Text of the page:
February 25, 2016

Expanding Our Influence

Liz and Erika with Mindset author Carol Dweck
Friends’ teachers and staff have been heading to points west this week, seeking knowledge and sharing what they know.

One major goal from our newly minted five year strategic plan is to “reinforce the schools position as a leader with expanding influence in educating students and teachers to thrive in a changing world.”

We believe we do this every day in the education we provide for our students as well as in the ongoing training that our teacher candidates receive in pursuit of a Colorado teaching license and (in many cases) a Masters’ degree.

Many of our teachers and staff were given an opportunity to expand their influence a little further afield in the past few days.

Fifth grade teacher Liz Richards and math specialist Erika Norman were in Santa Fe, NM, over the weekend, attending the MidSchoolMath National Conference, a conference designed for middle school and upper elementary math teachers. Their big take-aways were the critical importance of giving students real-world math problems to tackle and not necessarily providing students with all the data.  In this day and age, when we are educating today’s students for a workplace that barely exists yet, it is important for teachers to ask students “What else do you need to know to solve this?” and “How are you going to get that information?”

A highlight for Erika and Liz was the chance to hear and meet renowned author and psychologist Carol Dweck, who wrote the book Mindset. Dr. Dweck’s book has been a huge influence for our faculty since its release in 2006 and continues to guide the way we think about chldren’s learning and growth.  Needless to say, there was some jealousy back home among their colleagues when Liz and Erika circulated the photograph above.

Our entire preschool team was in Denver on Friday and Saturday at the Rocky Mountain Early Childhood Conference. There, they convened with preschool and early elementary teachers from all over the west, discovering the latest research and best practice in their field.

Our very own Jessie Vanden Hogen and Christie Stanford presented at the conference onBuilding Young Mathematicians Through Play.”  Our back-to-back teachers of the year drew a crowd of over 130 educators, teachers of infants to 3rd grade, who came to learn how to recognize mathematical learning opportunities within a classroom setting. Christie and Jessie demonstrated that children’s play is rich with possibilities for building early number sense, using mathematical language, understanding time, measuring and estimating, noticing patterns, and discovering geometry.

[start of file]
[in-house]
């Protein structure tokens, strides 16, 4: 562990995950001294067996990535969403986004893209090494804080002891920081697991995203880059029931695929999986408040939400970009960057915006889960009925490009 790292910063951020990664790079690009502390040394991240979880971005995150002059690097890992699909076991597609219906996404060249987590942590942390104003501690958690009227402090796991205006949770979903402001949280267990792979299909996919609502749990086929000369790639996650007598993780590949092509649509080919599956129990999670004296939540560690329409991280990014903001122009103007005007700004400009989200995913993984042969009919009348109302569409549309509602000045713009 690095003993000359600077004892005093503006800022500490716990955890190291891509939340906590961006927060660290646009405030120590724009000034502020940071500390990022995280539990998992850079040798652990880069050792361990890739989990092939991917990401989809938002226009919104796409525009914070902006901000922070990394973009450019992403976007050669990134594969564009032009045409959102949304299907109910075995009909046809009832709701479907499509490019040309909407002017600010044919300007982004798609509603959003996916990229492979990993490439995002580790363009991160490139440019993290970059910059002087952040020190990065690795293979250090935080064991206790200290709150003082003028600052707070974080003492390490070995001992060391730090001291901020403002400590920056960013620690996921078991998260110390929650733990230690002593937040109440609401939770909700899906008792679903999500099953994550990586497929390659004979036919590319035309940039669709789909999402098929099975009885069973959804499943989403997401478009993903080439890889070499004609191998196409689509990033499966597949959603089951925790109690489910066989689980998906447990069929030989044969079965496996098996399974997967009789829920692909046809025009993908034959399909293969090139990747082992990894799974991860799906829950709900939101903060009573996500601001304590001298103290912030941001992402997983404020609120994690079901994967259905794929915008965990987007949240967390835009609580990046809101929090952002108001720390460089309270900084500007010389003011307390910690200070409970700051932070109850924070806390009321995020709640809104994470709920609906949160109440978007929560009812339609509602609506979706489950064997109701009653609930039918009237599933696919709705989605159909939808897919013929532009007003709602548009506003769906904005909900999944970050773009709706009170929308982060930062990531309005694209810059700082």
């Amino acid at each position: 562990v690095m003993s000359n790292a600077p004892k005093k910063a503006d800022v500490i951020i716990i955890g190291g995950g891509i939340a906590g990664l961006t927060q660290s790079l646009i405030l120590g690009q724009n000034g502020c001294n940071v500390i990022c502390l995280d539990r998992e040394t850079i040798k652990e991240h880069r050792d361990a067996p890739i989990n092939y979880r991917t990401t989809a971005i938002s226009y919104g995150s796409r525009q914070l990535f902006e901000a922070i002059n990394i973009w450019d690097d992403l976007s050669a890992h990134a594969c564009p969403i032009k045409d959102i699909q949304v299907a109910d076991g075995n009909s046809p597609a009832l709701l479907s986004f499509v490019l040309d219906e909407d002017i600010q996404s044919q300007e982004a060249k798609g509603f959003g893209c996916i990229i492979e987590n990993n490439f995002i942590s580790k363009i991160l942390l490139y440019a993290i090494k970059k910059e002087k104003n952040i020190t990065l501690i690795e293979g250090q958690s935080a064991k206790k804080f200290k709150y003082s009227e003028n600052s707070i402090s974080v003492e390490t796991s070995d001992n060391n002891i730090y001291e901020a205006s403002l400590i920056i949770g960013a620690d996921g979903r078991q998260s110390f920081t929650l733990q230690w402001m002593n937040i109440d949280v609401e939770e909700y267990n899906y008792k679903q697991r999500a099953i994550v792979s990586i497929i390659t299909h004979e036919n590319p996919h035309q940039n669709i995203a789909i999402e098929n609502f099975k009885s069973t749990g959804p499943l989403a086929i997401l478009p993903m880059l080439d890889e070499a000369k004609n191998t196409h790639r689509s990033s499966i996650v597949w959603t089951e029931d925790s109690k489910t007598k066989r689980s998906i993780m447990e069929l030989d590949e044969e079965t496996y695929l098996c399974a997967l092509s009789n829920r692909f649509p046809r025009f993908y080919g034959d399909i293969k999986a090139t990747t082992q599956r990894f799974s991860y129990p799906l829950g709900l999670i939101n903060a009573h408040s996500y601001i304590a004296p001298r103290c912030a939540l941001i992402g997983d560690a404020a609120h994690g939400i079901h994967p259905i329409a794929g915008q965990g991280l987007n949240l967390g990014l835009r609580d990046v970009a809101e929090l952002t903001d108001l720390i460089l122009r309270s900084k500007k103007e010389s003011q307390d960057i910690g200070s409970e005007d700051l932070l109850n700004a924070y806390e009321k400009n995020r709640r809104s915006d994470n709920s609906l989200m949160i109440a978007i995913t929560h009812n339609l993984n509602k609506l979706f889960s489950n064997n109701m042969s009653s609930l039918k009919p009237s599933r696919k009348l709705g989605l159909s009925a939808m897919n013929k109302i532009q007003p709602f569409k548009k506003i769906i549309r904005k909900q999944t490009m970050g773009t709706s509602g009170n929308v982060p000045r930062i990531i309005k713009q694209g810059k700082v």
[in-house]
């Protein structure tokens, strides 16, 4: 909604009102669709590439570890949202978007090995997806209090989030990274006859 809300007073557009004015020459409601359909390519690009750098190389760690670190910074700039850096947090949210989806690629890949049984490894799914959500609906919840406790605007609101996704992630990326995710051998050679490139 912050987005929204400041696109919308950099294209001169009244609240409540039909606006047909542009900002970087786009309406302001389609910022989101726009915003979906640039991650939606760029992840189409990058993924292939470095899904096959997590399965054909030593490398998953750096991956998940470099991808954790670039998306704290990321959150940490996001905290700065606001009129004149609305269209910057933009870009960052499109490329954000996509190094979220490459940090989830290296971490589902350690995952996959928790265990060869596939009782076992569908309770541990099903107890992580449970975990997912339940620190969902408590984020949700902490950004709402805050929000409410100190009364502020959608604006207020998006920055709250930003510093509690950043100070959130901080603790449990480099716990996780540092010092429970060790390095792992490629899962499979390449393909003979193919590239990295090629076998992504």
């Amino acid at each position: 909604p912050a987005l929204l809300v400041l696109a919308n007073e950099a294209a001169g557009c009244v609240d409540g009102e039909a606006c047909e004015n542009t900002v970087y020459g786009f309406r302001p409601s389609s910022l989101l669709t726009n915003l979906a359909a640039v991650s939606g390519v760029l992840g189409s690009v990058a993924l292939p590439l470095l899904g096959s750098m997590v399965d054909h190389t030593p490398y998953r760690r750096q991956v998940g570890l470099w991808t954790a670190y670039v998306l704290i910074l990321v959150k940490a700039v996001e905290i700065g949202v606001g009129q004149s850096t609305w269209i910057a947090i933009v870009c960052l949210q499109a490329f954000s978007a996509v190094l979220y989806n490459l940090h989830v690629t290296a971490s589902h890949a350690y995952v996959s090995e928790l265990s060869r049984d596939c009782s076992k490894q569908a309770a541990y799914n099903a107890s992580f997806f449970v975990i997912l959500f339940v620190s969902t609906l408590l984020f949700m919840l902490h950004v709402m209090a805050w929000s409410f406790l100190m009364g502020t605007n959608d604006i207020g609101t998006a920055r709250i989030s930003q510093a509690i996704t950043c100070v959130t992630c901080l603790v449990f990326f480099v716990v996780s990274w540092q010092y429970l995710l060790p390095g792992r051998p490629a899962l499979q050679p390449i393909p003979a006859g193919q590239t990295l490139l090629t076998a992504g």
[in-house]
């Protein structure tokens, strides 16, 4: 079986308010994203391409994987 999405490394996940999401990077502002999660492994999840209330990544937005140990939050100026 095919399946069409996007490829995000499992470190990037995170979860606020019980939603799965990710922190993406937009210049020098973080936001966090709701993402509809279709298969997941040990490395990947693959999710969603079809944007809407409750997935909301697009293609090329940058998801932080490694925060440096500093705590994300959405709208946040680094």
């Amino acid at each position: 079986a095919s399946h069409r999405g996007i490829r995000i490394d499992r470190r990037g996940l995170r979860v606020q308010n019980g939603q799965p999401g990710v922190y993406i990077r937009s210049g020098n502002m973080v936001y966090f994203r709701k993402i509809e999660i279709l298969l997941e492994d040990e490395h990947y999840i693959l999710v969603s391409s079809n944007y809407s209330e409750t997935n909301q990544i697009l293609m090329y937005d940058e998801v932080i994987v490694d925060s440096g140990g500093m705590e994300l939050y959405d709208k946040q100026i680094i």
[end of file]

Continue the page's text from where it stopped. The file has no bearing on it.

Our Director of Finance, Jen Cope, left on Sunday for a few days in balmy Los Angeles, to attend the annual conference of the National Business Officers Association.  Each year, business officers from over a thousand independent schools all over the country gather to participate in three days of extensive professional development and networking. Among the notable speakers was Sal Khan, founder of Khan Academy online learning.  The focus of the conference was how big-picture strategic thinking generates actions and possibilities at every department of the school, stretching beyond short-term issues or narrow focus.

Jen returned to school armed with new information on insights on important topics.  These include HR law, financial aid, budget modeling and forecasting, audits, and strategic communication.

Last but not least, Associate Head Mandy Stepanovsky and I are in San Francisco (where I’m writing this blog) presenting at the National Association of Independent Schools’ annual conference.  This is a big convention of over 5,000 educators and school leaders from 1,700 private schools nationwide.

The theme of the 2016 conference is Stories Matter. School leadership and independent education thrive on building communities and connections driven by the interwoven narratives of people and institutions. It’s part of the reason I make time each week to write this column and to share stories from our school community with you.